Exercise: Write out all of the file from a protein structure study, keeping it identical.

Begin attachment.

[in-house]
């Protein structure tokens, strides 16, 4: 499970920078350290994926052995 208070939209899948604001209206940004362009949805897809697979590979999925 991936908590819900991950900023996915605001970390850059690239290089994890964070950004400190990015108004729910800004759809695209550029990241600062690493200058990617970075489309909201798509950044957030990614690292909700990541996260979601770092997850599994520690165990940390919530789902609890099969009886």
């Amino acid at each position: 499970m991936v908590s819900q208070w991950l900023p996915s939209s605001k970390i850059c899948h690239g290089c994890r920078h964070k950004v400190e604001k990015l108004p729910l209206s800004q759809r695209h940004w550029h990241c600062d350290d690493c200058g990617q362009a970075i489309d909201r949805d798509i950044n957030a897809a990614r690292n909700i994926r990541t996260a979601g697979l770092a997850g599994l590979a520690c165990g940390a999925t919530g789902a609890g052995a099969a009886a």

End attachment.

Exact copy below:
[in-house]
């Protein structure tokens, strides 16, 4: 499970920078350290994926052995 208070939209899948604001209206940004362009949805897809697979590979999925 991936908590819900991950900023996915605001970390850059690239290089994890964070950004400190990015108004729910800004759809695209550029990241600062690493200058990617970075489309909201798509950044957030990614690292909700990541996260979601770092997850599994520690165990940390919530789902609890099969009886």
């Amino acid at each position: 499970m991936v908590s819900q208070w991950l900023p996915s939209s605001k970390i850059c899948h690239g290089c994890r920078h964070k950004v400190e604001k990015l108004p729910l209206s800004q759809r695209h940004w550029h990241c600062d350290d690493c200058g990617q362009a970075i489309d909201r949805d798509i950044n957030a897809a990614r690292n909700i994926r990541t996260a979601g697979l770092a997850g599994l590979a520690c165990g940390a999925t919530g789902a609890g052995a099969a009886a």